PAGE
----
• -m, --morse - In single beacon mode, causes the callsign of the transmitting beacon to be displayed at the bottom of the text window in Morse.
  • -x, --nograph - Don't display the map window.

7.4.3. Running ibp

While ibp is running, the highlighted lines on the text display and the dots on the map will periodically change as different beacons take on the transmitting task.
There are several commands you can enter into the text screen to affect the behavior of ibp:
  • digits 1 through 5 - causes only one band to be displayed. Since one is normally only monitoring a single band at a time this can lead to faster identification of the beacon of interest. This is also useful for visually challenged operators.
  • M - toggles between single band and multi band mode. If a single band was displayed, typing M will cause all five bands to be displayed. If five bands were displayed, the previously selected single band will be displayed.
  • Q - causes ibp to exit.

7.5. rcrpanel

rcrpanel is a command line application wich allows layout of panels for electronic equipment. rcrpanel accepts as input a text file describing the panel. It produces as output a Postscript stream of an image of the panel. The Postscript stream may be redirected to a file, a Postscript printer, or piped to another application such as Ghostscript.
By taking a text description of the panel, rcrpanel allows precise placement of controls and annotation, which can be difficult to achieve with a GUI interface. rcrpanel provides scripting elements for text, controls of various sizes, and even calibrated dials.
Example Panel
Example Panel
Figure 31. Example Panel

7.5.1. Running rcrpanel

rcrpanel accepts a single command line parameter, the input file containing the description of the panel. It produces its output on stdout, which means that in most cases, the user will redirect the output to a file. For example:
rcrpanel mypanel.txt >
There are no command line switches available.
The output image will be centered on a standard size page. The smallest page on which the panel will fit is selected from the following list, in order:
216x179 mm - U.S. Letter
210x297 mm - A4
216x279 mm - U.S. Legal
297x420 mm - A3
279x432 mm - Tabloid
594x841 mm - A1
559x894 mm - D
841x1189 mm - A0
1000X1414 mm - B0

7.5.2. The Input File

The input file contains lines describing the various controls. Most lines are of the form
Command = something
where the spaces around the equal sign are significant, and the command itself is case-sensitive.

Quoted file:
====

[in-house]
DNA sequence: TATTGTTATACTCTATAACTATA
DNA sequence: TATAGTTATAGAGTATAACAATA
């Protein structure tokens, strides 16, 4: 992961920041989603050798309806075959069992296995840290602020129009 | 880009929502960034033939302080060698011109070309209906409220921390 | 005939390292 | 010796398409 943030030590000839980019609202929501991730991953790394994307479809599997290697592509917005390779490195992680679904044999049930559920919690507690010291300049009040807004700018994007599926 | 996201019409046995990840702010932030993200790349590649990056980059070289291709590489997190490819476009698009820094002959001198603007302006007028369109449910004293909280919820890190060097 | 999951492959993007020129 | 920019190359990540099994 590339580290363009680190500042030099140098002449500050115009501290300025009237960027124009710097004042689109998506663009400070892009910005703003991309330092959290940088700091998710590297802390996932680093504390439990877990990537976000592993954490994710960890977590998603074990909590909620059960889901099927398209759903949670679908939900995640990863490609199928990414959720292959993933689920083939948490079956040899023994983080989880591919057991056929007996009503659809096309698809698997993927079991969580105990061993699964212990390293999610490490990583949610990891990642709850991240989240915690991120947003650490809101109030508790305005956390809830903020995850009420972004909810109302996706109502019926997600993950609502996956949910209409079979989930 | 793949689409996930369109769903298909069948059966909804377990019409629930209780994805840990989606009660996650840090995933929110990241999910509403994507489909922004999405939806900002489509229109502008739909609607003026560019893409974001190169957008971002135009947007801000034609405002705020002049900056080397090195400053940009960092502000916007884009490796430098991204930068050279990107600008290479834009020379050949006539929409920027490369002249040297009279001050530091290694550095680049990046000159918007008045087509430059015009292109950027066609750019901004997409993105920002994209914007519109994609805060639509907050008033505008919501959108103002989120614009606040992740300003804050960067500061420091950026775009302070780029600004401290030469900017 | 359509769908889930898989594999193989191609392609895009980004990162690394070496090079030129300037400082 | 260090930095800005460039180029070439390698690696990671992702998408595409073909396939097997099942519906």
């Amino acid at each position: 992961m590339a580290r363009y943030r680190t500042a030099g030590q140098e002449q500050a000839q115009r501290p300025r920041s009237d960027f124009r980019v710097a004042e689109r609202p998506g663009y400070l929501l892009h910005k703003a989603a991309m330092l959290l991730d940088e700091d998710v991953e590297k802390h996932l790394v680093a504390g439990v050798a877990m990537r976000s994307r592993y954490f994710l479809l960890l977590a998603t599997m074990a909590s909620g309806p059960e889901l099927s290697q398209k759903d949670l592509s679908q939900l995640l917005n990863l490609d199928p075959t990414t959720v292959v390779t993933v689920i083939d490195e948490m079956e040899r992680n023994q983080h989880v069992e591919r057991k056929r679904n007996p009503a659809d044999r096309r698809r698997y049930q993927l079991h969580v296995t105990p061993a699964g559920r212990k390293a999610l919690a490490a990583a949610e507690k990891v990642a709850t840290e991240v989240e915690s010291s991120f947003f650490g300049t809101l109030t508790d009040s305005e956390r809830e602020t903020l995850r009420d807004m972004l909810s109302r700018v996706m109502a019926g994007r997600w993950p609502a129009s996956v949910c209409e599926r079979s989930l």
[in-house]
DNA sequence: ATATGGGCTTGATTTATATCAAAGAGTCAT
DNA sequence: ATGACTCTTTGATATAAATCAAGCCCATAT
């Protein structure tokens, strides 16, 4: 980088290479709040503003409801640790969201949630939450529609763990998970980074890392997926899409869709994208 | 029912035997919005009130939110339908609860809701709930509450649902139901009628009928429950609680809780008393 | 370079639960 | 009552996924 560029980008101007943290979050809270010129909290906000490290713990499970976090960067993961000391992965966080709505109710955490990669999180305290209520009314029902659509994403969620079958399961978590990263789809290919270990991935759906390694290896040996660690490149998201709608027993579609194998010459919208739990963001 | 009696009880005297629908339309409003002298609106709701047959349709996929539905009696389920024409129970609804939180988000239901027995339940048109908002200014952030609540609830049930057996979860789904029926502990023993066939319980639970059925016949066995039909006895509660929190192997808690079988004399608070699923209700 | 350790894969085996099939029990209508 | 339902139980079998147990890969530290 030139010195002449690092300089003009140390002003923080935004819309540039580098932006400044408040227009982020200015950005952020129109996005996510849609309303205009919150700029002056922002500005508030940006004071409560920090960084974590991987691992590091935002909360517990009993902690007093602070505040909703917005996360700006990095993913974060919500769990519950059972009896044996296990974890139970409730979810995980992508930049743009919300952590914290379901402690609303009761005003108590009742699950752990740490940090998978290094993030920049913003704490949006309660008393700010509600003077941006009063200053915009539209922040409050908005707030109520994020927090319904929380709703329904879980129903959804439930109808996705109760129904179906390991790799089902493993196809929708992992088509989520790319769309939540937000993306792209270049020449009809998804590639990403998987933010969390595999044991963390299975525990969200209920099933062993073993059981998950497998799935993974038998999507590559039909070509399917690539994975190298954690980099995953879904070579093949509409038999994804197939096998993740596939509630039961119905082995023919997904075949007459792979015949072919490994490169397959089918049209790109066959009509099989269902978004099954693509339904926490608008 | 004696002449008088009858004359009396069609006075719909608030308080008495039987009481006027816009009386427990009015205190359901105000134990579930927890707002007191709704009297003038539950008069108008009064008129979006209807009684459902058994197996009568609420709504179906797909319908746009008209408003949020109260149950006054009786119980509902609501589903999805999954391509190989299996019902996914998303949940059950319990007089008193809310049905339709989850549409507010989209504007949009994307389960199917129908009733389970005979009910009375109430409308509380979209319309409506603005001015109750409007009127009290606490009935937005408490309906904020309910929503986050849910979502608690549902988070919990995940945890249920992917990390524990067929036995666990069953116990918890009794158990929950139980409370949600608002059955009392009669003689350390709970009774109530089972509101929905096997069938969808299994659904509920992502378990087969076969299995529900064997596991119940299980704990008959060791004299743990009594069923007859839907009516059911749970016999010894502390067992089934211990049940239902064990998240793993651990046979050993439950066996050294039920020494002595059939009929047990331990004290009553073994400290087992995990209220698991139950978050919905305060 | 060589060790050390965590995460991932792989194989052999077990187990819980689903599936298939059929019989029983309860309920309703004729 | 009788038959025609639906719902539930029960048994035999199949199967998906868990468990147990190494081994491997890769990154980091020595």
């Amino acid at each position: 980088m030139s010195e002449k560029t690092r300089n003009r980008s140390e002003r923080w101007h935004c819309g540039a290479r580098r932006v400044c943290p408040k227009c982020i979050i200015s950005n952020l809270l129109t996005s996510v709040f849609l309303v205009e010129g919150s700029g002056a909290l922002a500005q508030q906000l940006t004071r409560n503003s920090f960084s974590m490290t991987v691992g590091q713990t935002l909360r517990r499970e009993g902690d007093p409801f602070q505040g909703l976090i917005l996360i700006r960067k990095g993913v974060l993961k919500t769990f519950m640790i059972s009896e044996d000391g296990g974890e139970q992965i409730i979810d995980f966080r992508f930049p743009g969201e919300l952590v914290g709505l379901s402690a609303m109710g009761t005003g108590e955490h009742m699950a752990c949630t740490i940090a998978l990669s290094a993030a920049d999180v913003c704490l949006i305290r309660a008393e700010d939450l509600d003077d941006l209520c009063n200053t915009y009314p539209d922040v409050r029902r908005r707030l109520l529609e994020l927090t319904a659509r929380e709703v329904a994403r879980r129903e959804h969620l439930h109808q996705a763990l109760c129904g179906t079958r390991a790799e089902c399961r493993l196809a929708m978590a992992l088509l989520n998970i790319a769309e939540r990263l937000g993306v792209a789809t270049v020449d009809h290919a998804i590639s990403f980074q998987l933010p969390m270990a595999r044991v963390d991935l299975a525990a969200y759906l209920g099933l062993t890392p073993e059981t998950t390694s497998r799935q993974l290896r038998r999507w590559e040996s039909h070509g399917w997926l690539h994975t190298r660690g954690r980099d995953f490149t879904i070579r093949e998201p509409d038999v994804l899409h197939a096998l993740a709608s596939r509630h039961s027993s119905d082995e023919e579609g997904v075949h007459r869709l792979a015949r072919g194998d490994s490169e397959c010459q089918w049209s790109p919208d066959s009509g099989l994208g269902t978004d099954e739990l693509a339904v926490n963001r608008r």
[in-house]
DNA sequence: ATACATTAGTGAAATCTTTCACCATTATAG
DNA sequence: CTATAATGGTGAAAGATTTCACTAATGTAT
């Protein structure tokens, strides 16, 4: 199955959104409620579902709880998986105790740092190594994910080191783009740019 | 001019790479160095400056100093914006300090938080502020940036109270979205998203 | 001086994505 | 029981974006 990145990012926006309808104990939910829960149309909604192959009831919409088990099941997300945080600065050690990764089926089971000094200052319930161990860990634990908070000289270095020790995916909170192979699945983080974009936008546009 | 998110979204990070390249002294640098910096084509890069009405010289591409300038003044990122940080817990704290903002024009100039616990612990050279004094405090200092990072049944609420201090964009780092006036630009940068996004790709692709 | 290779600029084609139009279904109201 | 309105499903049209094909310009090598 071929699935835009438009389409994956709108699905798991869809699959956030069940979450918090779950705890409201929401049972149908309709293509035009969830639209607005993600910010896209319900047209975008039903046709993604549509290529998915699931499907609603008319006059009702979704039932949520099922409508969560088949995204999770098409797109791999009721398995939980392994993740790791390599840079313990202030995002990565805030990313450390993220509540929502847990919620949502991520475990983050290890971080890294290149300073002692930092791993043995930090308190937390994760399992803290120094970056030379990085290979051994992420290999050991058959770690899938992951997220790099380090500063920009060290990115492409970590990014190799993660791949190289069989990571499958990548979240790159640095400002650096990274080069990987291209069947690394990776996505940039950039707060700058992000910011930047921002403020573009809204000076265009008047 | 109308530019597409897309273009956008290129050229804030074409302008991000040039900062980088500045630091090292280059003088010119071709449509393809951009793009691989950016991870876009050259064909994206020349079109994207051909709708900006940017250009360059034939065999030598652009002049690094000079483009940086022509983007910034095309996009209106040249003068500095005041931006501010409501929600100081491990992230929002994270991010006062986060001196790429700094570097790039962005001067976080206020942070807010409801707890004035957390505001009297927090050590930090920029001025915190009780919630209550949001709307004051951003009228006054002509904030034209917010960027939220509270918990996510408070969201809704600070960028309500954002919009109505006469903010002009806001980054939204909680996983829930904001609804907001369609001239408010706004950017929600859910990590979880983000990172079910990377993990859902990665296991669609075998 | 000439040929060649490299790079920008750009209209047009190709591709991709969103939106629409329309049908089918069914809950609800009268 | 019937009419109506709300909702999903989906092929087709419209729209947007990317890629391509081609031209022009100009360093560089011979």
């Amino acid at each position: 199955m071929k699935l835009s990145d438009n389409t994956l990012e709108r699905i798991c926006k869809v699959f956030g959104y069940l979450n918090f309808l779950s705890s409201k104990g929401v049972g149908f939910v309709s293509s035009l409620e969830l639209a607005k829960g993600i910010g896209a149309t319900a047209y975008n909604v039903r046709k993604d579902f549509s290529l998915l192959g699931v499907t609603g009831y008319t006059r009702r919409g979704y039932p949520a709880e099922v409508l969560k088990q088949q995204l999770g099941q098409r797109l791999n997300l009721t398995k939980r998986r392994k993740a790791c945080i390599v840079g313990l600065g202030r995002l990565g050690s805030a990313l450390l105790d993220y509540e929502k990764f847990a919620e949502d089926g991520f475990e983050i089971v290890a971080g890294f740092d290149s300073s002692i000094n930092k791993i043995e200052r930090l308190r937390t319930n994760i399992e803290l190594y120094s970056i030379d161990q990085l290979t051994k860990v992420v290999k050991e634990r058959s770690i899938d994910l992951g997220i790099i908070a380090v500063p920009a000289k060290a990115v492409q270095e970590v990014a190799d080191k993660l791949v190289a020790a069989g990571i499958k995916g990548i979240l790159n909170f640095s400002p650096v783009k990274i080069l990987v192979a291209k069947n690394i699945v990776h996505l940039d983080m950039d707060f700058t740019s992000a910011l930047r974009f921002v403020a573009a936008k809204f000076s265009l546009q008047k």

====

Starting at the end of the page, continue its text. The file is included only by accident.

Measurements are in units of millimeters. Angles are in degrees. Colors are given as 24 bit C style integers where each byte repesents the amount of red, green, or blue.
In general, the order of commands makes no difference. However, the Text command must be immediately followed by a line containing the text to be displayed, and those commands affecting the appearance of a Dial affect the preceding Dial command. Background
This command takes a single color following the equal sign. The entire panel will be filled with this color.
Background = 0xfff5e8
Note, however, that the interior of controls will not be filled with this color, allowing the alignment marks to be viewed for drilling, even if the panel were filled with a dark color.
ControlPhone on a dark background
ControlPhone on a dark background
Figure 32. ControlPhone on a dark background ControlLarge
This is used for large diameter controls such as large pots and the like. It takes 2 values after the equal sign representing the position of the control on the panel.
ControlLarge = 23.0 30.0 ControlLED
This command generates an outline for a 5 mm LED. Like the other control commands, it takes 2 values, the X and Y positions on the panel of the center of the LED. ControlPhone
This is used for 1/4" phone jacks and similar controls. The 2 values after the equal sign represent the position on the panel. ControlSmall
This command generates an outline for a 3.5 mm phone jack. The two values are the X and Y positions of the jack on the panel. ControlTiny
This command generates an outline for a 2.5 mm phone jack. The two values are the X and Y positions of the jack on the panel.
ControlTiny = 75.0 30.0
Large, Phone, LED, Small and Tiny controls
Large, Phone, LED, Small and Tiny controls